Trip Report: Zip Lost Pines (Video)

Ziping at Zip Lost Pines

A group of us headed to Zip Lost Pines near Bastrop, Texas on May 6, 2017. Zip Lost Pines is an interesting use of the available land and an exciting adventure. Make sure you check out the video below to get an idea of the fun. If you are curious about our previous experience Zipling, check out a previous trip to Zipline Lake Travis Adventure.

Zip Lost Pines Background

Location: 1760 State Highway 71 W, Cedar Creek, TX 78612
Price: $115 per person (frequent Groupons so be on the lookout)
Weather:  Sunny, 85 F
Difficulty: Easy to Moderate

Big Lizard just hanging out
Big Lizard just hanging out
Zip Lost Pines is located near Bastrop, TX (in the Austin area). The tour includes 6 ziplines and every line is a double, so you can race a friend every time. Thankfully, all the zip
line platforms are close together so there isn’t too much hiking required. Zip Lost Pines is new to the scene and open at the end of 2016 and is located on McKinney Roughs, which is a 1,100-acre park owned by LCRA. The park itself covers multiple ecosystems and has some of the central Texas’ only pine trees. Plus, the Colorado River runs through the park.

Main office at Zip Lost Pines
Main office at Zip Lost Pines

The Zips

Our zip tour was at 2:00 pm, and we ended up being around 30 minutes early to account for Austin traffic. Being this early, Linda and I ended up being the first ones there, which gave us plenty of time to sign in, sign waivers, and explore. The facility is new, clean, and climate controlled so you can experience a few more minutes of cool air before heading out on your 3-hour tour. In addition, they are stocked with water, drinks, and snacks if you need something before or after your trip. Finally, everyone showed up, and we ended up on a full tour. Everyone put on their gear, did a short round of standard ziplining training, and we were off to the first zipline.

The interactive map for Zip Lost Pines
The interactive map for Zip Lost Pines

If you have ever zipped before the first line, named Piney Plunge, is a little on the boring side; however, this line is a good for those who are new to ziplining. It is short and slow so you can get a feel for the process. The platform itself isn’t too big and the tour good hooks 2 zippers up at once, which adds a decent amount of time to the process. Once the zip is complete, you must hang there a moment while you wait for the guide to use a ladder to get you and your partner down.

The Platform for the first zip
The Platform for the first zip

The second zip, Cactus Corridor, has the tallest platform and a massive spiral staircase. Linda ended up dizzy and feeling horrible after the climb up and unfortunately, her tour ended here. This line is a little longer and a good bit faster, but unlike the name says, I don’t think I spotted any cactus below. Once lowered on the other side, you get the opportunity to walk across 2 rope bridges. There are no gaps in the floor and it’s pretty stable, which made the walk across easy.  It’s also a good time to look out at the surrounding area.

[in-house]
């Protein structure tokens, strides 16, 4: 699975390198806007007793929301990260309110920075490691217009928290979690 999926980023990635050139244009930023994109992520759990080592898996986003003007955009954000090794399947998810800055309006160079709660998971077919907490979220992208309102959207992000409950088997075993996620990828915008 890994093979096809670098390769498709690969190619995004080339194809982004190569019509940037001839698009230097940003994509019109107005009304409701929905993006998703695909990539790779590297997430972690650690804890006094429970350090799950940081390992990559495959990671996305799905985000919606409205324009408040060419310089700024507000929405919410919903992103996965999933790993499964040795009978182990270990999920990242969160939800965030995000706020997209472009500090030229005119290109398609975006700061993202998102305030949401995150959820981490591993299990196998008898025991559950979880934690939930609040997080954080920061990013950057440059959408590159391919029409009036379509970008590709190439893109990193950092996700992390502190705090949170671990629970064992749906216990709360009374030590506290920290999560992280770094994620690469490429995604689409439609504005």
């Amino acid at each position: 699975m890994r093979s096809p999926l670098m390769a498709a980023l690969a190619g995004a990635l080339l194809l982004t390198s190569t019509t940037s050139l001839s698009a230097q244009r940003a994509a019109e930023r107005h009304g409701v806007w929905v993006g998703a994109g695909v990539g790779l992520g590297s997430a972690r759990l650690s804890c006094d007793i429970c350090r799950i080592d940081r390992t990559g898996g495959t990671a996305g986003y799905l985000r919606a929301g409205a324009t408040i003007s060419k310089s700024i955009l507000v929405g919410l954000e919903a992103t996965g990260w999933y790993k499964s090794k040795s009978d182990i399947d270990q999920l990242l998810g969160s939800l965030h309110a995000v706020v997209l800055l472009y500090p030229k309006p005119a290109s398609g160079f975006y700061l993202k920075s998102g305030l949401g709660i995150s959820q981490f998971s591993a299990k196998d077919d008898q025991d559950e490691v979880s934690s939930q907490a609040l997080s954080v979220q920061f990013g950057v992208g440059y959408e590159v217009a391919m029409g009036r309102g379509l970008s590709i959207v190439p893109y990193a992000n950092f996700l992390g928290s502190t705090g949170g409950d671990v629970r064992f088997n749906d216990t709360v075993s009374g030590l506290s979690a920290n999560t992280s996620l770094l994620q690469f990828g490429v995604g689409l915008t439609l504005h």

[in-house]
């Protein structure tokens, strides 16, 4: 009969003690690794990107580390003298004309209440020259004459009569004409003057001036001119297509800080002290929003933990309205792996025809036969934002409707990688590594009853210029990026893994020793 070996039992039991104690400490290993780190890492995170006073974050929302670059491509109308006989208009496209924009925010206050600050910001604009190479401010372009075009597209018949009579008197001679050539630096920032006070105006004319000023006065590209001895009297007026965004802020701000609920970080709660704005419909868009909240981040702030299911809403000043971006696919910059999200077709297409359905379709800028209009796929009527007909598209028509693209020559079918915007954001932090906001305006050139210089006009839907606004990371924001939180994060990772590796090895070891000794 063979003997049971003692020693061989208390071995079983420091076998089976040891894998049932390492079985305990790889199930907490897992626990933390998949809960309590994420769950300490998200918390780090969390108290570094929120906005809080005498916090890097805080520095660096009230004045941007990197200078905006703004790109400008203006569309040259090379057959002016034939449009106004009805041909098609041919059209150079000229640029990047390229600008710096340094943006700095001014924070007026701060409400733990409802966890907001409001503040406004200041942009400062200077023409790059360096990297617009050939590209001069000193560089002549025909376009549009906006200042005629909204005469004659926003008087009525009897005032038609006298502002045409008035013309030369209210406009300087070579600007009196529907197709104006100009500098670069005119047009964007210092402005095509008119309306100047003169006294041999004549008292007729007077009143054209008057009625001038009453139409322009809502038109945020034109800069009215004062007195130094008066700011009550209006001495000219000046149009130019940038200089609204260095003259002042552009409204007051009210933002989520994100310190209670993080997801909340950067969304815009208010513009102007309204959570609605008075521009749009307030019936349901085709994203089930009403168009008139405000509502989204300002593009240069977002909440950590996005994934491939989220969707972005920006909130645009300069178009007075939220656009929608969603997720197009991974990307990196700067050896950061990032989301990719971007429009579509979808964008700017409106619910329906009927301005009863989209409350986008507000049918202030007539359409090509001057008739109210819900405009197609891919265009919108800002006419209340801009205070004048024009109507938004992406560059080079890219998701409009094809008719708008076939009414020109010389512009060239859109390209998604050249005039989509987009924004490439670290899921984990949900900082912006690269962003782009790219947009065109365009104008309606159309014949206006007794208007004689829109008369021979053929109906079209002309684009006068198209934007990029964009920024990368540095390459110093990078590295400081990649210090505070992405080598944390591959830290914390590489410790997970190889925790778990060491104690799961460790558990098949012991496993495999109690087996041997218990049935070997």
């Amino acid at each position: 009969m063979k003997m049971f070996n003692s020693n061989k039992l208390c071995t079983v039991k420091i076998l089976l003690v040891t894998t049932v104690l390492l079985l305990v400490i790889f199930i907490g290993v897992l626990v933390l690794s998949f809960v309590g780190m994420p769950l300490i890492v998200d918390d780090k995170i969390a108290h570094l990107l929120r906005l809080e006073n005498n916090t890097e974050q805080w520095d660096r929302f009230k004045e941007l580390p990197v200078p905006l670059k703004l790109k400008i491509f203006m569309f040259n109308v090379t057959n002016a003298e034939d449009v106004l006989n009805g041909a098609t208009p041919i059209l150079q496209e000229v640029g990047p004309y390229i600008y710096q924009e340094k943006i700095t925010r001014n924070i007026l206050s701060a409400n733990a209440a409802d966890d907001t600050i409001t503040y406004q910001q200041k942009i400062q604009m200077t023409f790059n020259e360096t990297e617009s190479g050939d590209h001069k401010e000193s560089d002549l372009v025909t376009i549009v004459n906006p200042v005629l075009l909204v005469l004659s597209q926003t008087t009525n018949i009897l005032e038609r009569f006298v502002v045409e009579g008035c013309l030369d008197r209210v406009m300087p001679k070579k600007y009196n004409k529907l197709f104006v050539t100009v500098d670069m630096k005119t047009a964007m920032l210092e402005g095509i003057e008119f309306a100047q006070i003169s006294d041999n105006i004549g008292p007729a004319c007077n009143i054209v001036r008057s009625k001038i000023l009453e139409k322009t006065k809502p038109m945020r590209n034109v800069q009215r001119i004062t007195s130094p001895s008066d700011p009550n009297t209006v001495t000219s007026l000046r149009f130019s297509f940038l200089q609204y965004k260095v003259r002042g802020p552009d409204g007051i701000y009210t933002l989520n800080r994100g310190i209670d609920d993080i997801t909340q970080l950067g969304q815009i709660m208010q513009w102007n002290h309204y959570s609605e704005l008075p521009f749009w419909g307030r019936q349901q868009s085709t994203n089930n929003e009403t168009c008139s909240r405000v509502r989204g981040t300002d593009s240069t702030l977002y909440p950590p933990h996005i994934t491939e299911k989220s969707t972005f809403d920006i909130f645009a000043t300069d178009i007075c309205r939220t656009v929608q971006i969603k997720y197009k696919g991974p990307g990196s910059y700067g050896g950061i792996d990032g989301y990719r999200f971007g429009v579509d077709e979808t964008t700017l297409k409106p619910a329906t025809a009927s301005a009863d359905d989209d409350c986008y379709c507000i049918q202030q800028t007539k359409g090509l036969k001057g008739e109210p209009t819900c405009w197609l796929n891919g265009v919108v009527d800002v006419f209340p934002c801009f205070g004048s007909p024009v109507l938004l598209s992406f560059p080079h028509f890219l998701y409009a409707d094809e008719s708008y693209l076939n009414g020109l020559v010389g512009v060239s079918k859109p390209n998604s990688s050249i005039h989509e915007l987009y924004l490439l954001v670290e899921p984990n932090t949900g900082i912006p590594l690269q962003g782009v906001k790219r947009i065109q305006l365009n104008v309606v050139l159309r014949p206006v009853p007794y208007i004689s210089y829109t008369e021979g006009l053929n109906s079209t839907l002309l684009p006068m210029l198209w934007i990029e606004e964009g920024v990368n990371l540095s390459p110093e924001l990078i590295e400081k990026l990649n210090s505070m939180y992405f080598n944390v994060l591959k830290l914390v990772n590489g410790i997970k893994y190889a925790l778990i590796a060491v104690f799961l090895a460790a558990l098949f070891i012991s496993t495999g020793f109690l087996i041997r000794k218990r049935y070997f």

The largest platform at Zip Lost Pines and the start of the second zip
The largest platform at Zip Lost Pines and the start of the second zip
Valley Vista is the third line at 773 feet, the tour finally gets interesting. This line takes you over one of the area’s deepest valleys, which isn’t very deep. The view down is nice and there is a small creek that runs through it and I think I got a quick glance as I flew by.

Looking out to the rope bridges and the Valley Vista platform
Looking out to the rope bridges and the Valley Vista platform
The fourth line is Loblolly Landing, named after the type of pines in the area, at 1074 feet. This line is another spiral staircase and platform, but the view is one the best on the course. There is luscious greenery and you can glimpse the Colorado River. While I was on the platform, eagles were flying overhead and buzzards were just hanging out in nearby trees.

Looking up to the  platform of the 4th zip
Looking up to the  platform of the 4th zip

Horseshoe Highway is second to last a good bit shorter at 535 feet. This line is interesting because you walk through a large horseshoe for luck and then up a fairly steep rope bridge. No shame in using your hands for help with the walk up; I know I did.

Looking through the Horseshoe!
Looking through the Horseshoe!

And last is River Run 1,316 feet and the longest line at Zip Lost Pines. This line has some of the best views and you end up within walking distance of the Colorado River; however, I was unable to see it from our end point.

Looking out and over the final and longest zip
Looking out and over the final and longest zip

Overall, it turned out to be a hot but fun day. I definitely recommend trying Zip Lost Pines out at least once, especially if you live in the area. If you watch their Facebook they frequently have themed events. I know I will be back out there as soon as they start night ziplining.
Let us know your experience with ziplining and your favorite place to go ziplining. Also, if you like the blog follow us on Facebook to keep up to date.

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